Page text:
But he added that before Giorgio filed plans for such a project, they wanted to hear what the Sag Harbor ARB had to say.

If they did move forward with the plans, however, Thomas said they would not raise the building or make use of the basement space as a new retail location — removing the need for a license agreement with the village.

Instead, they would seek to lower the building by 18-inches to make stairways to the existing two retail spaces on the first floor more accessible to pedestrian traffic.

Sag Harbor ARB members appeared stunned at the prospect, asking to see more information from Thomas and Giorgio. On Tuesday, prior to the village board meeting, Sag Harbor ARB Chairman Cee Scott Brown said he suggested a historic preservationist be hired by the developer to weigh in on the structural integrity of the building.

Since news hit the street that this plan was being considered as a possibility for a historic Main Street building, Mead said emails have been pouring into Save Sag Harbor. Her board is concerned about the project and the precedent it could set in a historic village.

Mayor Brian Gilbride said that at this point any issues like this were firmly in the hands of the village planning board, not the board of trustees. He admitted, though, that he was unaware of even informal plans to demolish the building and rebuild it anew.

“I would like to reiterate that our concern at the historic society is enormous,” said Nancy Achenbach, president of the Sag Harbor Historical Society. “I would endorse what Susan has said. I believe we need more options.”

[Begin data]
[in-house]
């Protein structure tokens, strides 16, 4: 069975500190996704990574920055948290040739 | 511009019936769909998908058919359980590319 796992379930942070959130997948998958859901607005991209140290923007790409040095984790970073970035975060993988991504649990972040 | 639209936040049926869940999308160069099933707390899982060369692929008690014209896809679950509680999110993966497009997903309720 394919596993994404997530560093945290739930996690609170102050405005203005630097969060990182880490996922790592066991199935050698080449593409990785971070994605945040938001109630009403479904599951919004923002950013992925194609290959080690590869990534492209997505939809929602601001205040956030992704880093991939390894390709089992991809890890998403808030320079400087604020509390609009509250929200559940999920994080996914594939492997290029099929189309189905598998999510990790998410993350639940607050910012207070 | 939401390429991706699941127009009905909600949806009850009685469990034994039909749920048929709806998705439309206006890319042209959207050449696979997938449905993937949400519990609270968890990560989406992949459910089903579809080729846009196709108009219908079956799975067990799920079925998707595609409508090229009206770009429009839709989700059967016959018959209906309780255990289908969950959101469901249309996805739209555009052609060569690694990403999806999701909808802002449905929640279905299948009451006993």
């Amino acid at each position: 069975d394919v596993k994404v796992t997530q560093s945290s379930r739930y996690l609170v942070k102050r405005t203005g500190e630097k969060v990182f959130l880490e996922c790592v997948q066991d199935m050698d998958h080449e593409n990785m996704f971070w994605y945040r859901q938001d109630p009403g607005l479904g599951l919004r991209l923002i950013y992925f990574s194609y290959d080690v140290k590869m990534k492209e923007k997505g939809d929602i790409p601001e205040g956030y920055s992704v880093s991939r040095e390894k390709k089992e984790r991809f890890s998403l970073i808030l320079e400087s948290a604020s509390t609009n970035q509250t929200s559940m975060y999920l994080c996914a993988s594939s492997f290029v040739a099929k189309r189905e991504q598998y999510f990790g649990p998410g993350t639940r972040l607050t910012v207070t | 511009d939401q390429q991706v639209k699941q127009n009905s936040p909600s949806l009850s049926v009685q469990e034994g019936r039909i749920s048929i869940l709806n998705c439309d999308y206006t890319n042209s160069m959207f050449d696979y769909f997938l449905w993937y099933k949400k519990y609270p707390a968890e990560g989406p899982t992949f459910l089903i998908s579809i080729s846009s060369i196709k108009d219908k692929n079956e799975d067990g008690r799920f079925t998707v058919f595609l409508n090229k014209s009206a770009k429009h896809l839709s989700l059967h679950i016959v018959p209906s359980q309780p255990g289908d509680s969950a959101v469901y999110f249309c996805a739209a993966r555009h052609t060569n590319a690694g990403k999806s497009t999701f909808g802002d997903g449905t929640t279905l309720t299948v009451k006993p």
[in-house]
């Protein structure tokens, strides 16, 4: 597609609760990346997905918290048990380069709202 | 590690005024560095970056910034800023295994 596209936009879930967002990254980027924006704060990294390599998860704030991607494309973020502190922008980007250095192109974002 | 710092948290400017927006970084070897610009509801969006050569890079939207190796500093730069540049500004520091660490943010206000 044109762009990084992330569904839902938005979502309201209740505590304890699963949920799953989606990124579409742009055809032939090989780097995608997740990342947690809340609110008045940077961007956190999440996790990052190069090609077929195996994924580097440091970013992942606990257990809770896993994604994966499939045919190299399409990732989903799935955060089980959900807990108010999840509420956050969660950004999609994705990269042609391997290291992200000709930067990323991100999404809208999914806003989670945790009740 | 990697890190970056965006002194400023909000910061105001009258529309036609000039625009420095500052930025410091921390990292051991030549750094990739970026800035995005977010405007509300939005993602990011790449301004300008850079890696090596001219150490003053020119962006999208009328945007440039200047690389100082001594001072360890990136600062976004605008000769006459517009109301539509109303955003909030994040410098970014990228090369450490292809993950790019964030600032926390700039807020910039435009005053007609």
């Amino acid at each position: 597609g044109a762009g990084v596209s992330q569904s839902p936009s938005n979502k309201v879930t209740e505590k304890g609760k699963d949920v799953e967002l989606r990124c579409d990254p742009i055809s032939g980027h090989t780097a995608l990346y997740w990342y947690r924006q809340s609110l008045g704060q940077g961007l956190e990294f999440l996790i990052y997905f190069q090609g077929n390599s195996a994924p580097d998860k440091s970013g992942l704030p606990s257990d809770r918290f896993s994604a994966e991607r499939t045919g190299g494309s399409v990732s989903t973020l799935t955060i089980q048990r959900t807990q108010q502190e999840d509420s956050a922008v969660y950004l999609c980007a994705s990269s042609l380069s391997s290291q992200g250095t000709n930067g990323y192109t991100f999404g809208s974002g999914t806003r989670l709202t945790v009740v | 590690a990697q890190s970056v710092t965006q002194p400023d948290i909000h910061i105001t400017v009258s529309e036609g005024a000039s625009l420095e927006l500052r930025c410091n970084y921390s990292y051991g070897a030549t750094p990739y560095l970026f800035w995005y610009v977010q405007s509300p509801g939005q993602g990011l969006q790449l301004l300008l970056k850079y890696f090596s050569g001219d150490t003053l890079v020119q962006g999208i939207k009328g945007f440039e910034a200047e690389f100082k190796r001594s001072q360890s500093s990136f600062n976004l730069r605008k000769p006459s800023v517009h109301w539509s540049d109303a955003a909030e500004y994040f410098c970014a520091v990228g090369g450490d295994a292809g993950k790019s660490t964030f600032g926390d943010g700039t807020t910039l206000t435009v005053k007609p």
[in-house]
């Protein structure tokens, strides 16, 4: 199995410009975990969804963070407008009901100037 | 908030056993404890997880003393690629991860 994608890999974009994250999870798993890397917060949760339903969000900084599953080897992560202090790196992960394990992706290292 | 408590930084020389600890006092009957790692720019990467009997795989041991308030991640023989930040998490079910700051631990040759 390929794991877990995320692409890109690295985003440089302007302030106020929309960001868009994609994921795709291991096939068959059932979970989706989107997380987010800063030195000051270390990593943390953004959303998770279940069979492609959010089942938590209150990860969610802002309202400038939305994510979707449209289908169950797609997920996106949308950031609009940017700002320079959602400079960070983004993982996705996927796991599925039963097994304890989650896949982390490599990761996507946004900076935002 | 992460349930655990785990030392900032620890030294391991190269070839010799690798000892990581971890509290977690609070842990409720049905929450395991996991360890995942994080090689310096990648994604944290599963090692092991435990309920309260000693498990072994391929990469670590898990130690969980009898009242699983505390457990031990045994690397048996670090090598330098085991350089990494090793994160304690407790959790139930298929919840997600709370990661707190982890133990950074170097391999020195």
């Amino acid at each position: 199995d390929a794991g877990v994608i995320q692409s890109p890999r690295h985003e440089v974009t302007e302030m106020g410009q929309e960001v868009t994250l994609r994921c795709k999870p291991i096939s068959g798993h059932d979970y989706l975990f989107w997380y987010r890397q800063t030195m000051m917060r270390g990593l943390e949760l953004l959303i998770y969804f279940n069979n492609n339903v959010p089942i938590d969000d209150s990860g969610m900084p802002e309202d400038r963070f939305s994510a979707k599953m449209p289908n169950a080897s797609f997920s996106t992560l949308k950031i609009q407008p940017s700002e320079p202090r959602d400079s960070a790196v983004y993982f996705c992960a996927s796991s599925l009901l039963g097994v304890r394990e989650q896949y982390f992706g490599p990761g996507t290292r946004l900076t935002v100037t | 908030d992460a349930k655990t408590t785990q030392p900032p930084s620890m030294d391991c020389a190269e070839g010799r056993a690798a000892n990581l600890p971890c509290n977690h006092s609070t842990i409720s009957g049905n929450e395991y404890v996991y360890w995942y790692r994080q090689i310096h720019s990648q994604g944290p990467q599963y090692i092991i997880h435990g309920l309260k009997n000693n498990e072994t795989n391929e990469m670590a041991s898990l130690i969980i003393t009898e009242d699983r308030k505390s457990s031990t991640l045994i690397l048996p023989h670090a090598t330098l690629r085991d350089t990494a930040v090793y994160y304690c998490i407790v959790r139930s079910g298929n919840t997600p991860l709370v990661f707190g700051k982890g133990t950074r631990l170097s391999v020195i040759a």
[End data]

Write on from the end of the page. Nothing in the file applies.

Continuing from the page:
Chief Praises Police Department Initiative

In the wake of the arrest by Sag Harbor Village Police of a 32-year-old man for the alleged rape and incest of a minor, at Tuesday night’s village board meeting Sag Harbor Village Police Chief Thomas Fabiano praised his department. He credited them not only for making that arrest, but for taking initiative on several levels in an effort to make Sag Harbor a safer place for everyone.

Chief Fabiano said that in the case of the alleged rape, it was the initiative of an officer within the department who used language skills and investigation into a missing persons case to discover the female was not just missing, but in fact the victim of a serious sex crime.

On June 3, Sag Harbor Village Police arrested the alleged perpetrator of the crime at his Sag Harbor home. He is facing three felony charges, including for rape, criminal sex act and incest, and is also charged with a misdemeanor for endangering the welfare of a child.